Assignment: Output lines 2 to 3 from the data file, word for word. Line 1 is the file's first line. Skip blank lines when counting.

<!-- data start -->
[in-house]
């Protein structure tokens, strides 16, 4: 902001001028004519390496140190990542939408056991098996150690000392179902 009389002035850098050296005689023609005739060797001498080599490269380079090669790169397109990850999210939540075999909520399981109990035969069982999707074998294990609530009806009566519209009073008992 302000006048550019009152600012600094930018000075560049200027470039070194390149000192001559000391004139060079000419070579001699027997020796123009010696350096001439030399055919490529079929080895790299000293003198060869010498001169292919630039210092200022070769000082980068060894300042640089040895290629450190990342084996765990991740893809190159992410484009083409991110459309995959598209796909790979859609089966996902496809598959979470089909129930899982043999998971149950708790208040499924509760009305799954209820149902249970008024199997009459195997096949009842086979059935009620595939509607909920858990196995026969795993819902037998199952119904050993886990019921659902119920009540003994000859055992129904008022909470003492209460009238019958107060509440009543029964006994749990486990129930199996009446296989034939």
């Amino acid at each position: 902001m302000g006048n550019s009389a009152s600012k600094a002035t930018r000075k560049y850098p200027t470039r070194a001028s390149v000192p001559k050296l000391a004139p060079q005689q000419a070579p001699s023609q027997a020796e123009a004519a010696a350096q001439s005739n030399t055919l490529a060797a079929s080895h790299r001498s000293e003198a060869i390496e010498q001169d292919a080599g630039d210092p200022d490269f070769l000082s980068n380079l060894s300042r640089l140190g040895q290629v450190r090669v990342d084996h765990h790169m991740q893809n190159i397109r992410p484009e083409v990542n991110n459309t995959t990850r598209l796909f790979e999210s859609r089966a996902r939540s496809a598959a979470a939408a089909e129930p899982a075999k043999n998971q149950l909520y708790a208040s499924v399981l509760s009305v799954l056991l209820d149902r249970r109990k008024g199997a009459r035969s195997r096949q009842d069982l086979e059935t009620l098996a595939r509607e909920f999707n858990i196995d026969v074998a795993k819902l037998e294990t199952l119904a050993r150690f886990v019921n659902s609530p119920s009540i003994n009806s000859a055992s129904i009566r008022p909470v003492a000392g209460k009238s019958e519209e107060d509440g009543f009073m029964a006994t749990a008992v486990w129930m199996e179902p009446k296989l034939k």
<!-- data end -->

């Protein structure tokens, strides 16, 4: 902001001028004519390496140190990542939408056991098996150690000392179902 009389002035850098050296005689023609005739060797001498080599490269380079090669790169397109990850999210939540075999909520399981109990035969069982999707074998294990609530009806009566519209009073008992 302000006048550019009152600012600094930018000075560049200027470039070194390149000192001559000391004139060079000419070579001699027997020796123009010696350096001439030399055919490529079929080895790299000293003198060869010498001169292919630039210092200022070769000082980068060894300042640089040895290629450190990342084996765990991740893809190159992410484009083409991110459309995959598209796909790979859609089966996902496809598959979470089909129930899982043999998971149950708790208040499924509760009305799954209820149902249970008024199997009459195997096949009842086979059935009620595939509607909920858990196995026969795993819902037998199952119904050993886990019921659902119920009540003994000859055992129904008022909470003492209460009238019958107060509440009543029964006994749990486990129930199996009446296989034939």
């Amino acid at each position: 902001m302000g006048n550019s009389a009152s600012k600094a002035t930018r000075k560049y850098p200027t470039r070194a001028s390149v000192p001559k050296l000391a004139p060079q005689q000419a070579p001699s023609q027997a020796e123009a004519a010696a350096q001439s005739n030399t055919l490529a060797a079929s080895h790299r001498s000293e003198a060869i390496e010498q001169d292919a080599g630039d210092p200022d490269f070769l000082s980068n380079l060894s300042r640089l140190g040895q290629v450190r090669v990342d084996h765990h790169m991740q893809n190159i397109r992410p484009e083409v990542n991110n459309t995959t990850r598209l796909f790979e999210s859609r089966a996902r939540s496809a598959a979470a939408a089909e129930p899982a075999k043999n998971q149950l909520y708790a208040s499924v399981l509760s009305v799954l056991l209820d149902r249970r109990k008024g199997a009459r035969s195997r096949q009842d069982l086979e059935t009620l098996a595939r509607e909920f999707n858990i196995d026969v074998a795993k819902l037998e294990t199952l119904a050993r150690f886990v019921n659902s609530p119920s009540i003994n009806s000859a055992s129904i009566r008022p909470v003492a000392g209460k009238s019958e519209e107060d509440g009543f009073m029964a006994t749990a008992v486990w129930m199996e179902p009446k296989l034939k």